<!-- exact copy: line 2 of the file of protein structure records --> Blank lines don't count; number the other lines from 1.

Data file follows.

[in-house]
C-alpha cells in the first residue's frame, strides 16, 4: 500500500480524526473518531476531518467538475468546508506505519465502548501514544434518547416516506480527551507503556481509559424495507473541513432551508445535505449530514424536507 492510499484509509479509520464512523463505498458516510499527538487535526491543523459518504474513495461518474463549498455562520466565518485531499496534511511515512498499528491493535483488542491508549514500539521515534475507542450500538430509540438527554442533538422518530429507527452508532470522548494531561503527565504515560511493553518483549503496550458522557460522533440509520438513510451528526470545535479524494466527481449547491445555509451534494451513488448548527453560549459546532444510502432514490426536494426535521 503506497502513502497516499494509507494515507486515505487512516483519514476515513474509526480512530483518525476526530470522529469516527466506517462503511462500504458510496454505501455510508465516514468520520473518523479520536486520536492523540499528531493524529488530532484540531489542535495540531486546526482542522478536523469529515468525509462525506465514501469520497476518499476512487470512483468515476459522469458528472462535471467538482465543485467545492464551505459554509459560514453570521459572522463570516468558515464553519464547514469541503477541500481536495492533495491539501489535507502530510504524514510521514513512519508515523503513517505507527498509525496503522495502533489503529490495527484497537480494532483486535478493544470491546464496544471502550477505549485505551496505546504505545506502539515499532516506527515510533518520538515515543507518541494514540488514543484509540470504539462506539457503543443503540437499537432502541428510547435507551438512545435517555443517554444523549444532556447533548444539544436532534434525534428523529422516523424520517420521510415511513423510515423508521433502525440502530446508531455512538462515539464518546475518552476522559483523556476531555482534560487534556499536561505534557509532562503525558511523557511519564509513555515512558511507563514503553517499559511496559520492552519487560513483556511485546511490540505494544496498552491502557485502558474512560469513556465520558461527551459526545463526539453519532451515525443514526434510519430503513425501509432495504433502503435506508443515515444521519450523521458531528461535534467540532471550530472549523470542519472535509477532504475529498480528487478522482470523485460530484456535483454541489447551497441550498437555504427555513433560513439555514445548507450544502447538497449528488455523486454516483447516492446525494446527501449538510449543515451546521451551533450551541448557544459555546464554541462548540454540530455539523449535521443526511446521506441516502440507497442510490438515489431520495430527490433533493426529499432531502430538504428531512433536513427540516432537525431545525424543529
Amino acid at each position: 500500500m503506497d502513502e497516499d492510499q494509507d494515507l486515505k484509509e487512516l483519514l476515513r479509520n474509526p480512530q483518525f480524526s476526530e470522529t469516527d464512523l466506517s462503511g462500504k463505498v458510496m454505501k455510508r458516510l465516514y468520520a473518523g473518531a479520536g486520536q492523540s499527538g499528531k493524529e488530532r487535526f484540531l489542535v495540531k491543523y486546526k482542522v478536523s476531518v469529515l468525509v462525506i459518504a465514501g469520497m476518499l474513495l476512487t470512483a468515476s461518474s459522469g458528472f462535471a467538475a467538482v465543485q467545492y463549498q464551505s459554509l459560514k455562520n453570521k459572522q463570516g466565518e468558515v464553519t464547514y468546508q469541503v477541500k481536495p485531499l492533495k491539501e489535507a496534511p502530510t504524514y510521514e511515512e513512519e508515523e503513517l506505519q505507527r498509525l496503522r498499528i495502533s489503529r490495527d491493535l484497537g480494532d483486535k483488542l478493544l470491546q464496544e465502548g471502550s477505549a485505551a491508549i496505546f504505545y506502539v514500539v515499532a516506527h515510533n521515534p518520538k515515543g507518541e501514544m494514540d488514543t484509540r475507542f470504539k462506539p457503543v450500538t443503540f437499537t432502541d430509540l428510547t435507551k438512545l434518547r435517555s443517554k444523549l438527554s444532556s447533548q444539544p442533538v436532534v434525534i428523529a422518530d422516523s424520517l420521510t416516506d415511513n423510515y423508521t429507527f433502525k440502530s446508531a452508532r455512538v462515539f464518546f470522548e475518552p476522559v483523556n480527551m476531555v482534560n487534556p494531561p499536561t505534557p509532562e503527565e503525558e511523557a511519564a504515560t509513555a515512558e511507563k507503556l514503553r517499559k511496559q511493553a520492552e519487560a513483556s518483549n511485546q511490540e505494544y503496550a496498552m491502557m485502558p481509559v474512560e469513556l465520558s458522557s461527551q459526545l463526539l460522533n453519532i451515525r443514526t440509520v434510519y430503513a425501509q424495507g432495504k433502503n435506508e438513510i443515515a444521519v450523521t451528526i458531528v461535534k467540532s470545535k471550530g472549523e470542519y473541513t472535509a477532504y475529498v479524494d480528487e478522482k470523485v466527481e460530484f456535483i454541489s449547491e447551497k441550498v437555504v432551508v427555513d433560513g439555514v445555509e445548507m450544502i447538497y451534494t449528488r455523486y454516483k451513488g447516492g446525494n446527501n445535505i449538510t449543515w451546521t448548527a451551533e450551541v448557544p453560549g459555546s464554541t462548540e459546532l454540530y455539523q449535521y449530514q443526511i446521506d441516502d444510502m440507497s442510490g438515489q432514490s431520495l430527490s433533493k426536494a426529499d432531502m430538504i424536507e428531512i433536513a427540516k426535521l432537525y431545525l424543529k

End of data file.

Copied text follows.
C-alpha cells in the first residue's frame, strides 16, 4: 500500500480524526473518531476531518467538475468546508506505519465502548501514544434518547416516506480527551507503556481509559424495507473541513432551508445535505449530514424536507 492510499484509509479509520464512523463505498458516510499527538487535526491543523459518504474513495461518474463549498455562520466565518485531499496534511511515512498499528491493535483488542491508549514500539521515534475507542450500538430509540438527554442533538422518530429507527452508532470522548494531561503527565504515560511493553518483549503496550458522557460522533440509520438513510451528526470545535479524494466527481449547491445555509451534494451513488448548527453560549459546532444510502432514490426536494426535521 503506497502513502497516499494509507494515507486515505487512516483519514476515513474509526480512530483518525476526530470522529469516527466506517462503511462500504458510496454505501455510508465516514468520520473518523479520536486520536492523540499528531493524529488530532484540531489542535495540531486546526482542522478536523469529515468525509462525506465514501469520497476518499476512487470512483468515476459522469458528472462535471467538482465543485467545492464551505459554509459560514453570521459572522463570516468558515464553519464547514469541503477541500481536495492533495491539501489535507502530510504524514510521514513512519508515523503513517505507527498509525496503522495502533489503529490495527484497537480494532483486535478493544470491546464496544471502550477505549485505551496505546504505545506502539515499532516506527515510533518520538515515543507518541494514540488514543484509540470504539462506539457503543443503540437499537432502541428510547435507551438512545435517555443517554444523549444532556447533548444539544436532534434525534428523529422516523424520517420521510415511513423510515423508521433502525440502530446508531455512538462515539464518546475518552476522559483523556476531555482534560487534556499536561505534557509532562503525558511523557511519564509513555515512558511507563514503553517499559511496559520492552519487560513483556511485546511490540505494544496498552491502557485502558474512560469513556465520558461527551459526545463526539453519532451515525443514526434510519430503513425501509432495504433502503435506508443515515444521519450523521458531528461535534467540532471550530472549523470542519472535509477532504475529498480528487478522482470523485460530484456535483454541489447551497441550498437555504427555513433560513439555514445548507450544502447538497449528488455523486454516483447516492446525494446527501449538510449543515451546521451551533450551541448557544459555546464554541462548540454540530455539523449535521443526511446521506441516502440507497442510490438515489431520495430527490433533493426529499432531502430538504428531512433536513427540516432537525431545525424543529